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Tuesday, August 4, 2015

04/08/2015: Everything you always wanted to know about fish farming but were afraid to ask

The following is part of an article written by Amelia Urry that was published on Grist.org

Aquaculture is booming: As of 2012, we produce more farmed fish than beef worldwide, some 66 million tons. And while fish farming has a bad reputation, the mangrove-plowing, antibiotic-dosing, overcrowded and under-regulated shrimp- and salmon-farms of the 1980s are — like Members Only jackets and crimped hair — largely relics of those times, with a few heinous exceptions. The New Aquaculture(TM) is sleek and clean, with always-advancing science and technology on hand to help producers keep an eye on sustainability, as well as the bottom line.
 

http://news.stanford.edu/news/2011/april/images/fishfarm_news.jpg
Picture courtesy - fishfarm_news.jpg

And it’s working: According to a report from U.N.’s Food and Agriculture Organisation, aquaculture will grow by 50 percent over the next 15 years, while fisheries will probably only grow by a couple billion tons. That means, by 2030, we will farm as many fish as we catch — to the tune of 90 million tons.

When we started thinking about meat over here at Grist — I mean really thinking — we pretty much expected to stay on land. After all, most of us take a pretty Three Musketeers approach to the subject, with beef, chicken, and pork the centre and sum of all things meat (turkey being the D’Artagnan of this metaphor). 


But we know that conventionally raised meat can be pretty fraught — and, more generally, that eating animals is not always the most efficient way to get calories into people. And sensible or not, all signs suggest we’re only going to be eating more meat as the global population gets bigger and richer.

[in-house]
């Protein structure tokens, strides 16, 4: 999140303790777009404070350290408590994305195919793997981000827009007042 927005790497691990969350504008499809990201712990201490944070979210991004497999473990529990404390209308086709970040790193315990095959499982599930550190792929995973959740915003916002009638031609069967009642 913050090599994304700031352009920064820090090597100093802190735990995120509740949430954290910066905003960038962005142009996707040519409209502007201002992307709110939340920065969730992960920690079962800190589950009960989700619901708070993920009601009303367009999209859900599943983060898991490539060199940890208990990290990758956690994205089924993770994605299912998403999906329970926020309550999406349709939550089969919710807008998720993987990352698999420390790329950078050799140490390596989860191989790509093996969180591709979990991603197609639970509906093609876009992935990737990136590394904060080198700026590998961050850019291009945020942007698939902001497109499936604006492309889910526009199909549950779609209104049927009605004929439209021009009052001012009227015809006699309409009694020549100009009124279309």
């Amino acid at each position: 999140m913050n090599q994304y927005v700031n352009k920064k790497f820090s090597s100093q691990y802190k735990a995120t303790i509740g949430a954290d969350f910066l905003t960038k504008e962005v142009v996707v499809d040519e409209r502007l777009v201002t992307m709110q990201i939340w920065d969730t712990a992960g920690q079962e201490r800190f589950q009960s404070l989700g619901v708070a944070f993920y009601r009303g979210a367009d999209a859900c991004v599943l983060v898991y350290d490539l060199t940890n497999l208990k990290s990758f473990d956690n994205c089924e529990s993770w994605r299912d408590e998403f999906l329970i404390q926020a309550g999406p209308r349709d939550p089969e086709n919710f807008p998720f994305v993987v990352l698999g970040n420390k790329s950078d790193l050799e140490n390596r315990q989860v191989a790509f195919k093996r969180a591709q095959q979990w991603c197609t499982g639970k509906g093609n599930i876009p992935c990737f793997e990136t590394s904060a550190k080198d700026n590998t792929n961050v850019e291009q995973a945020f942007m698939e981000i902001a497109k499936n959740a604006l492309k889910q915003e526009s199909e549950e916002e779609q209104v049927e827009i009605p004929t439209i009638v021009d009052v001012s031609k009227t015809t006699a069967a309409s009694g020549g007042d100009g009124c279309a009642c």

So it’s worth looking at better alternatives — and that means looking underwater.

Can farmed fish be good?
Graham Young, director of the publicly funded Western Regional Aquaculture Centre and a professor of fishery sciences at the University of Washington, thinks aquaculture just has a PR problem — and he should know, since, in some ways, he is one of aquaculture’s PR people. 


But having spent a lot of time talking to fishermen and fisheries scientists, I am more and more convinced that there’s something to Young and other’s can-do attitude: Aquaculture’s potential for good really is greater than its record for harm. 

Even more strikingly, every expert I have spoken to agrees, however begrudgingly, that it will be a necessary part of our future food scene. So let’s get it right.

Read more HERE.

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